New research has found the global scale of agricultural production has already breached two crucial ‘boundaries’ that could endanger human existence.
James Cook University’s Professor Jeff Sayer is part of an international team that’s examining agricultural production in relation to nine ‘planetary boundaries’, which if breached could destabilise the Earth’s ecosystem.
“Agricultural production occupies 40 percent of the land surface of the Earth that isn’t covered by ice, and that’s expected to increase by another 8 percent by 2050, so it has a massive impact,” said Professor Sayer.
He said agriculture was already overwhelmingly responsible for breaching accepted biogeochemical limits – the flow of chemicals such as nitrogen and phosphate between living and non-living organisms.
“Excessive nitrogen leads to soil and air pollution, drives biodiversity loss, pollutes coastal marine waters and catchments and increases the level of nitrous oxide and other nitrogen gases in the atmosphere,” said Professor Sayer.
He said estimates varied, but it was generally thought the use of nitrogen fertiliser in agriculture increased by about 800% from 1960 to 2000.
Professor Sayer said the amount of phosphate used on agricultural land was now two or three times above that expected to occur naturally, fuelled by the mining of phosphate deposits for use as fertiliser.
“This leads to run-off which dumps nutrients into freshwater and estuarine systems and accelerates the growth of plants and algae which choke off the oxygen supply in the water.”
He said with the global demand for food due to rising population and changing diets, demand for phosphate could increase by 50 –100% by 2050.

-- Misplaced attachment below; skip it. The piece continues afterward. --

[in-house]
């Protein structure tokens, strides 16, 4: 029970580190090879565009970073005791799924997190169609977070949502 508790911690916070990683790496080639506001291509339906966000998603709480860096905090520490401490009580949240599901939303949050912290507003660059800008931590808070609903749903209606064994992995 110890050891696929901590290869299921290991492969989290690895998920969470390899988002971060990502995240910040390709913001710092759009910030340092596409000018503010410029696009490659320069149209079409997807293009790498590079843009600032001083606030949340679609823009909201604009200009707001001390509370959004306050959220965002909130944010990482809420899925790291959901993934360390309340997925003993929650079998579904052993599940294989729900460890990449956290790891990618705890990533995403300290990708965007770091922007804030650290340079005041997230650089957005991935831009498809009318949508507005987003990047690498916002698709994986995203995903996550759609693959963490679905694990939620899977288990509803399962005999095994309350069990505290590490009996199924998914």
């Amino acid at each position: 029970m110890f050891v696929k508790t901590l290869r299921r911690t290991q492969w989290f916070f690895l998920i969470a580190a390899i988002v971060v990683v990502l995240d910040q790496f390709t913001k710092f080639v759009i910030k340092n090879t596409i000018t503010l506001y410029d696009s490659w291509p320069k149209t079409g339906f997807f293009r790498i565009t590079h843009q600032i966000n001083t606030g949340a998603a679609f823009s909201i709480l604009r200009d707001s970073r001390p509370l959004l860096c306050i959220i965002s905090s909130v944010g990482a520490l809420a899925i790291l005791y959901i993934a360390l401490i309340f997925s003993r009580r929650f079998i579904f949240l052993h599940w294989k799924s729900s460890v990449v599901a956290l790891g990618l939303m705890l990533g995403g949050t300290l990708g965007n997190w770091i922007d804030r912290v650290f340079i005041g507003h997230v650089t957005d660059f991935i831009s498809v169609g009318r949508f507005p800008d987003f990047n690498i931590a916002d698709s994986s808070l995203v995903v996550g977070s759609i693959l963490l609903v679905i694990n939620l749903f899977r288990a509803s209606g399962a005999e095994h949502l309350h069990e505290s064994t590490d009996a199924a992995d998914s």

Professor Sayer said agriculture was also mostly responsible for breaching the limit on biosphere integrity – genetic and functional biodiversity.
“We measure genetic diversity loss in terms of extinctions per million species-years. The fossil record tells us this number was 0.1 to 1 in the past, and we think 10 would be a realistic limit, beyond which we are getting into dangerous territory.”
He said the current figure was 100, with future projections in the order of 1,000 – 10,000.
“Functional diversity, by contrast, is essentially the maintenance of functioning ecosystems with their full complement of interacting species. It looks like we are past a safe limit here across nearly 60 percent of the world’s land surface, with the destruction of forests to provide agricultural land a major factor.”
Professor Sayer said as well as the two limits that had already been breached, three of the other nine planetary boundaries were in the high-risk zone – with agriculture a major driver in all of them.
“You have to look at this in light that of the fact human population is predicted to reach about 9 billion by 2050, and as people get richer they eat more food overall, particularly meat,” he said.
Professor Sayer said there were solutions to all of the problems, such as more efficient use of nitrogen and phosphate and a dedicated effort to stop forests being turned into farmland. But he said the time was long-past for half-measures.
“There’s no doubt that more land will need to be brought under cultivation, but this will need to be carefully selected and managed. Nothing less than a radically transformed system is needed, with numerous changes made to all aspects of production, with more attention to landscape-level management, and with changes made to all aspects of the broader food system.”
Link to full paper here.
The nine Planetary Boundaries :
1. Land-system change (increasing risk)
2. Freshwater use (increasing risk)
3. Biogeochemical flows (breached)
4. Change in biosphere integrity (breached)
5. Climate change (increasing risk)
6. Ocean acidification (safe)
7. Stratospheric ozone depletion (safe)
8. Atmospheric aerosol loading (safe)
9. Introduction of novel entities (safe)
Professor Jeff Sayer